The Framework suggests the following timeframes for assessments:

  • A pre-screening assessment to be carried out originally over a period of 1-2 days. In most cases, this can be done via a paper assessment.
  • Once a decision has been made that a child or young person should be formally assessed, the commissioners should aim to for a decision to be made within 6 weeks. Within this 6 week period, the development of the package of care will take place and all relevant organisations, the child or young person and their family should be notified.
  • Family should be informed of the package of care within 5 days.

Assessment led

Perhaps most importantly, the Framework is clear that the suitability of existing service provision should only be considered once a continuing care need has been established, i.e. the assessment should not be led by the services already in place. The purpose of this is to avoid a real risk that a need will not be recognised, because the young person is already in receipt of some care.

The assessor should be a health practitioner with relevant skills and competencies to undertake children's health assessments. This role should not be undertaken by an adult practitioner. Documentation is key. The Framework stipulates that every need considered under the Decision Support Tool should have evidence to support it, e.g. 24 hour care diaries, professional opinions, risk assessments, case notes.


Outside the CCG's complaints procedure, the CCG and local authorities should have in place a local dispute resolution process to resolve cases where there is a dispute. The Framework states that the arrangements should be clear on how funding will be provided, pending resolution of the dispute, and arrangements for reimbursement to the agencies involved once the dispute is resolved. It is essential that there is a clear process agreed between commissioners for resolving issues relating to funding.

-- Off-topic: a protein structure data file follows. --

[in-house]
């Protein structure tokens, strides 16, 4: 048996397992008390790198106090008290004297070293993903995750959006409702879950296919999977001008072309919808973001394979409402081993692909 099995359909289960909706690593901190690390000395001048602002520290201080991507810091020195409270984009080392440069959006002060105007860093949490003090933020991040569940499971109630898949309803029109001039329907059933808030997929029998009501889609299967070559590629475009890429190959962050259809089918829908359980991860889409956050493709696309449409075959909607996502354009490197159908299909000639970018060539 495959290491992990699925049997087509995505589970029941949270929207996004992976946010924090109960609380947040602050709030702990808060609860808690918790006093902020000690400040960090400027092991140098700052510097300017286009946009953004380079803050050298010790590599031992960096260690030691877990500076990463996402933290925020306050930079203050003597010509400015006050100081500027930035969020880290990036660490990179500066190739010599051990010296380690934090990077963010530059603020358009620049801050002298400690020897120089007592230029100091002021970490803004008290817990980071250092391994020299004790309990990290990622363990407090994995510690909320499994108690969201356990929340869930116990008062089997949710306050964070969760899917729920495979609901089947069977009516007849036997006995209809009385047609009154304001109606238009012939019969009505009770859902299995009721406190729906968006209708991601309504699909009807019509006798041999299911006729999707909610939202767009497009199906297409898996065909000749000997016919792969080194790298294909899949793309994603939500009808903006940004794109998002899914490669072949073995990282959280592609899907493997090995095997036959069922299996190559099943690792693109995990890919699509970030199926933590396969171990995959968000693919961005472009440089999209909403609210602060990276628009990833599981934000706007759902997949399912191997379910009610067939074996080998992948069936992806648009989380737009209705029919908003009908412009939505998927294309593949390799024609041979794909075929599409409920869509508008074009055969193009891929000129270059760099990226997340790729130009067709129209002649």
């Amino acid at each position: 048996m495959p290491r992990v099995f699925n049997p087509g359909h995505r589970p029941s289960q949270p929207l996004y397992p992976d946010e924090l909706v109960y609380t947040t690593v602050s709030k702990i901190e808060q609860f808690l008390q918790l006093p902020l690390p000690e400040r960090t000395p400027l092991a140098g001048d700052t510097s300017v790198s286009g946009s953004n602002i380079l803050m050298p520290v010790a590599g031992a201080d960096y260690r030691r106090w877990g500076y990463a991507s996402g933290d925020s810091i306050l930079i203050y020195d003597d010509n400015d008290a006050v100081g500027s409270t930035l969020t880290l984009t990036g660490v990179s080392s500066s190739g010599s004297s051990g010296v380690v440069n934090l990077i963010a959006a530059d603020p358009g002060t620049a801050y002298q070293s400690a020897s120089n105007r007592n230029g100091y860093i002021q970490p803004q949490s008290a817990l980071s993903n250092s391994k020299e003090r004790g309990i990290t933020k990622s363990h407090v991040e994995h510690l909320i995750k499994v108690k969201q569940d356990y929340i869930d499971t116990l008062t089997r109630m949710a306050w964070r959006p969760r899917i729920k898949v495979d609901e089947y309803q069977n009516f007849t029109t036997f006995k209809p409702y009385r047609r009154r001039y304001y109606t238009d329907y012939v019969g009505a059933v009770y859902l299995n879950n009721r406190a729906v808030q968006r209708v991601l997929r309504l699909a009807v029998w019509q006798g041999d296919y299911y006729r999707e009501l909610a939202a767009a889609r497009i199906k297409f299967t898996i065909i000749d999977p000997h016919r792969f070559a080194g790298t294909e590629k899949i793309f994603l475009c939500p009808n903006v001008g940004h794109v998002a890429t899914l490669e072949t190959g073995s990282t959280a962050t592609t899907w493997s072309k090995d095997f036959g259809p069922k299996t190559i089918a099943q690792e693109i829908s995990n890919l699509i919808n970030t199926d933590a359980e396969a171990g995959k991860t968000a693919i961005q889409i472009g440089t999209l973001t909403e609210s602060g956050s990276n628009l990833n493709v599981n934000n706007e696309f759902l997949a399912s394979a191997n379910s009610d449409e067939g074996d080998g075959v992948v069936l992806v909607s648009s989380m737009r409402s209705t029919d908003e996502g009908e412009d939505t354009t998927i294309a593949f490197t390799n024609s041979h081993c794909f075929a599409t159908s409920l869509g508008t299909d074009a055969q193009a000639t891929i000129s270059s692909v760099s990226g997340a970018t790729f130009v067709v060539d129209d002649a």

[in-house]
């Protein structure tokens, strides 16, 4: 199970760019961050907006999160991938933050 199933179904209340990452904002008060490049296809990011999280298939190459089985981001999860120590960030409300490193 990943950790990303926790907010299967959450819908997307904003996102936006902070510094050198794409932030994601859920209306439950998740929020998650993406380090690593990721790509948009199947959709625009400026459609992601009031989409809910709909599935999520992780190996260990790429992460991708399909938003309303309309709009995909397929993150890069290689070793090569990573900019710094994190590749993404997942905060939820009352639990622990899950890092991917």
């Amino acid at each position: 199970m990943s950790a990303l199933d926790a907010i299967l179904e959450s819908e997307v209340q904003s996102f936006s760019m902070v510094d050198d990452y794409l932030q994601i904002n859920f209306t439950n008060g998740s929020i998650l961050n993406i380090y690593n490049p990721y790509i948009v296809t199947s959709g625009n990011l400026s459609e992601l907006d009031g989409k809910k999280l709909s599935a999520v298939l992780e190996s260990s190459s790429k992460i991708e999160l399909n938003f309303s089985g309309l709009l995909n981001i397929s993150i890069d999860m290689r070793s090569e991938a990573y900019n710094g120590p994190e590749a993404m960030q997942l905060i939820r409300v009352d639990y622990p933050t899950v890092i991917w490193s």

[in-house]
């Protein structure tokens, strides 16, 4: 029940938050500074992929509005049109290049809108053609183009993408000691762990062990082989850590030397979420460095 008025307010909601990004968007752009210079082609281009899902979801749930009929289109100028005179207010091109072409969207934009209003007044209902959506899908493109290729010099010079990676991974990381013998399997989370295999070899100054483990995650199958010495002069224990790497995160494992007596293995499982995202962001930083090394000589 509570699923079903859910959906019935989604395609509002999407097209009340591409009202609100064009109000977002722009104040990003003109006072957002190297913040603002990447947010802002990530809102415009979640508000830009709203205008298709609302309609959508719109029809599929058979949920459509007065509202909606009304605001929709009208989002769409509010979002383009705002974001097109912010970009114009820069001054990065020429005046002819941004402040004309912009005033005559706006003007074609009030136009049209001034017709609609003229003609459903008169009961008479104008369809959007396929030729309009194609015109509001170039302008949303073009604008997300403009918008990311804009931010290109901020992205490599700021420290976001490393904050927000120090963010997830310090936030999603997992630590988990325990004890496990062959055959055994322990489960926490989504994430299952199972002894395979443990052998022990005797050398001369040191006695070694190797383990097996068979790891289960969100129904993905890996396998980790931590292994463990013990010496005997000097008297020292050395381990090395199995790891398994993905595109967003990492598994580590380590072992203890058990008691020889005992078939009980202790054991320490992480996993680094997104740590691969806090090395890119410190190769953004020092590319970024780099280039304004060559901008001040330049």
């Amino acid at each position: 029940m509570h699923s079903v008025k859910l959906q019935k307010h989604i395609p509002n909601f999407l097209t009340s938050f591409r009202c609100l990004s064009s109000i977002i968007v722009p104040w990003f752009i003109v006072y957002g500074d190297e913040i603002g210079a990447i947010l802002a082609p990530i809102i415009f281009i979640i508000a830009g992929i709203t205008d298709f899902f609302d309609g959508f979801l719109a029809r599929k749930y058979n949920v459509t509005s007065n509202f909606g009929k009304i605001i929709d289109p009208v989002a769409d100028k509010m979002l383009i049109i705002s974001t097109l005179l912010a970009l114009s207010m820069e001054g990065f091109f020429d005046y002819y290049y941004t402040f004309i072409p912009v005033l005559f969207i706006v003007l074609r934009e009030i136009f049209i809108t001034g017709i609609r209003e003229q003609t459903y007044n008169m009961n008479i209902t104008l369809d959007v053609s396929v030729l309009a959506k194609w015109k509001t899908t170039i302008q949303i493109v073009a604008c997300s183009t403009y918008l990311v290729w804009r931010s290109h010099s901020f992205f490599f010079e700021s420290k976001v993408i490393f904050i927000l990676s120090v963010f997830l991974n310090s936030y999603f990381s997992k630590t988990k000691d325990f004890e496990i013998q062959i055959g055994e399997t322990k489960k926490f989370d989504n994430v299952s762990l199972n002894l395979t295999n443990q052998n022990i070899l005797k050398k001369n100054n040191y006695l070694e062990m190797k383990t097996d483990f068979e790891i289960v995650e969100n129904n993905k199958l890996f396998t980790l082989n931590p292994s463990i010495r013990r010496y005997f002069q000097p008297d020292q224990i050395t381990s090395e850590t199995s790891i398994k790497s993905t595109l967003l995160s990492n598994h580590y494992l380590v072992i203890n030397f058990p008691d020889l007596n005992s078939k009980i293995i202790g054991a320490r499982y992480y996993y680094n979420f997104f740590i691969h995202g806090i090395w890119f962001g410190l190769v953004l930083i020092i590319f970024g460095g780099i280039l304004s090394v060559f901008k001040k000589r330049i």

Commissioners must ensure that the package of care is under regular review to ensure the developing child or young person's needs continue to be supported and met. The child or young person's continuing care needs should be reviewed 3 months after the package of care has commenced, and annually thereafter, or when a child or young person's health or function is known to have changed.

Transition to adulthood

Every child or young person with a package of continuing care who is approaching adulthood should have a multi-agency plan for an active transition process to adult or universal health services.


Summary and Conclusion

The purpose of the Framework is to set out an equitable, transparent and timely process for assessing, deciding and agreeing bespoke packages of continuing care for those children and young people under the age of 18 who have continuing care needs that cannot be met by existing universal and specialist services alone.

The revised Framework reflects the new structures in NHS commissioning created by the Health and Social Care Act 2012 and provides greater assistance to professionals conducting continuing care assessments via the improved Decision Support Tool.

Importantly, a greater emphasis is placed on multi-agency collaboration within the revised Framework. As such, it's imperative that commissioners and professionals are fully up to speed with the key principles of the Framework and that clear inter agency policy and processes are put in place to ensure an integrated approach to the commissioning of services for children.

Please contact Claire Leonard, Employed Barrister or Emma Timmons, Solicitor for further information.

Our use of cookies

We use necessary cookies to make our site work. We'd also like to set optional analytics cookies to help us improve it. We won't set optional cookies unless you enable them. Using this tool will set a cookie on your device to remember your preferences. For more detailed information about the cookies we use, see our Cookies page.

Necessary cookies

Necessary cookies enable core functionality such as security, network management, and accessibility. You may disable these by changing your browser settings, but this may affect how the website functions.

Analytics cookies

We'd like to set Google Analytics cookies to help us to improve our website by collection and reporting information on how you use it. The cookies collect information in a way that does not directly identify anyone.
For more information on how these cookies work, please see our Cookies page.